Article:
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Philip Crangi doesn’t know the meaning of sibling rivalry. The jeweler has worked alongside his younger sister, Courtney, who handles the business end, since they launched the line together in 2001. A few months later, he named his costume collection (the rather egoless) Giles & Brother — Giles is Courtney’s old childhood nickname, though neither one of them can remember its exact origins.
This story first appeared in the January 20, 2011 issue of WWD. Subscribe Today.
Many of the company’s supporting cast of characters are related, as well. Their father, Philip Sr., created the metal fish sculptures decorating their year-old boutique (which, appropriately, they call “the Crangi Family Project”) in New York’s Meatpacking District. Meanwhile, Courtney’s partner, Sheri, manages the store, and her son, Ryan, works at the studio. Ryan’s girlfriend, Amanda, is on staff at the boutique. “We do everything together,” says Courtney. “This really is a family business.”
Now, meet the newest member of the Crangi clan: Lucas Design International. Giles & Brother has just teamed up with the Los Angeles-based manufacturer, which happens to be helmed by a family duo of its own, cousins Jason and Daniel Landver, who are, respectively, president and creative director, and chief executive officer.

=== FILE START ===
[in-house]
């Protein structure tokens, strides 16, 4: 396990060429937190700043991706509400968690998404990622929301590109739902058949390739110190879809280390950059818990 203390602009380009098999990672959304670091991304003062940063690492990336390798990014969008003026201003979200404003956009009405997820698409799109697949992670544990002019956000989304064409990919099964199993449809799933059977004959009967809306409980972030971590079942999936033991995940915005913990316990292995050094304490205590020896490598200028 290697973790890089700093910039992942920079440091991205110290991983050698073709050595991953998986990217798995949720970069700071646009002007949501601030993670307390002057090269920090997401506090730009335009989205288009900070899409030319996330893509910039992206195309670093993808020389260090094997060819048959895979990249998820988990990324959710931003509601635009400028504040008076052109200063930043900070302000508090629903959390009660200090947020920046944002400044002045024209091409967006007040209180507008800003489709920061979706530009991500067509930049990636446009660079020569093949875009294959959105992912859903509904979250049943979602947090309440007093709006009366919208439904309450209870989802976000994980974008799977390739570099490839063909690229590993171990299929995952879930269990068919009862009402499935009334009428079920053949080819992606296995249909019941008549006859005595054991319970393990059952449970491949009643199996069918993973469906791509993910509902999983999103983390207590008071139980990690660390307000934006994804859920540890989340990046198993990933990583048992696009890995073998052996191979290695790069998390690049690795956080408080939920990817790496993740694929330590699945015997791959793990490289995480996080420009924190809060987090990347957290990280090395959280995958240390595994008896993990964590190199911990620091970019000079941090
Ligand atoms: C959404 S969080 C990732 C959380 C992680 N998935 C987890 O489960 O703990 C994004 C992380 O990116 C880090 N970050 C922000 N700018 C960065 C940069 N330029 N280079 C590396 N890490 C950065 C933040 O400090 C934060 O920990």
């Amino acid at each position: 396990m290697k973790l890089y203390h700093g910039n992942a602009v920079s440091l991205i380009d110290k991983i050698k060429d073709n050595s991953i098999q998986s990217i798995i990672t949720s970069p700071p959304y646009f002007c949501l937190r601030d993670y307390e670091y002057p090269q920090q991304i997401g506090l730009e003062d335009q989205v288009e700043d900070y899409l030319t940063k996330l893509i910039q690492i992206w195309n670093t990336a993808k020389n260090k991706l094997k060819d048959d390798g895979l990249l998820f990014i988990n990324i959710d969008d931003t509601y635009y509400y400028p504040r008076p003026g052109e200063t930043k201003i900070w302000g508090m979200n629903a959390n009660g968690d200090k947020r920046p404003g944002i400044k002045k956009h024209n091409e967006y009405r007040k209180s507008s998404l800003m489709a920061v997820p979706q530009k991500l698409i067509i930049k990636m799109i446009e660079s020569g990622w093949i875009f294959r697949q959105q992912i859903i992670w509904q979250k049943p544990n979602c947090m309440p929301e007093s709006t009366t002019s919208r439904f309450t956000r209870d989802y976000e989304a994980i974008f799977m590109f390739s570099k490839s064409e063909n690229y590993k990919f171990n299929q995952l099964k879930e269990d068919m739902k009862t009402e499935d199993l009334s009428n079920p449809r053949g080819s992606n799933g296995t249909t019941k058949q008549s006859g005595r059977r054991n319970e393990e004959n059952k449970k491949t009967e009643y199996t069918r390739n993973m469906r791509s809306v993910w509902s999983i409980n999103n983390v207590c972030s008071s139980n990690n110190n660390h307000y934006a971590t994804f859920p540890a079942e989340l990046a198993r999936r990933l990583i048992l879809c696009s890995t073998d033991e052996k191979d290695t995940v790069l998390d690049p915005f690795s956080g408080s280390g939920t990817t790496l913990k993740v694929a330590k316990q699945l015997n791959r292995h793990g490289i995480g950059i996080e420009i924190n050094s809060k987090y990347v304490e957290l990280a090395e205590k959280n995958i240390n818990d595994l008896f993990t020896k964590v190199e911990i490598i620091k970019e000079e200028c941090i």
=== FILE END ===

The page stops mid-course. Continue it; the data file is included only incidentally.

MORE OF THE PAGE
“When Courtney met them, she immediately said, ‘These are people we can talk to,’” says Philip. “And that means getting into heated arguments, if necessary, or being able to just hang out and talk casually about things. It felt very much like an open, comfortable dialogue.”
The Crangis were extremely selective in choosing a partner — “we’ve been looking for the past two years, at least,” notes Philip — but for good reason, since this is the first time Giles & Brother is taking production outside of the firm (the first collection is for spring).
At first glance, though, the coupling could appear off-kilter. Aside from sitting across the country from the New York-based Crangis, Lucas Design is known for its licensing deals with Playboy, Warner Bros. and Disney. What exactly says “perfect fit” about a company that makes Tinker Bell bangles and earrings? Crangi’s jewelry, after all, has a refined and rough-hewn heirloom feel — cuffs in the form of bent railroad spikes, Art Deco-inspired pyramid rings and icicle-shaped pendants.
“First and foremost, the respect for design and the integrity is there,” replies Courtney. “And second, the quality of production is incredible. It’s all about the details.” She points out that Lucas Design was behind the terrific Tom Binns collaboration with Disney Couture, which included some wondrously eclectic necklaces made from tiny broken teacups and kettles. “They also produced a collection for ASOS that really sold me,” she adds. “It was super technical, inside and out, so I felt we could continue the conversation.”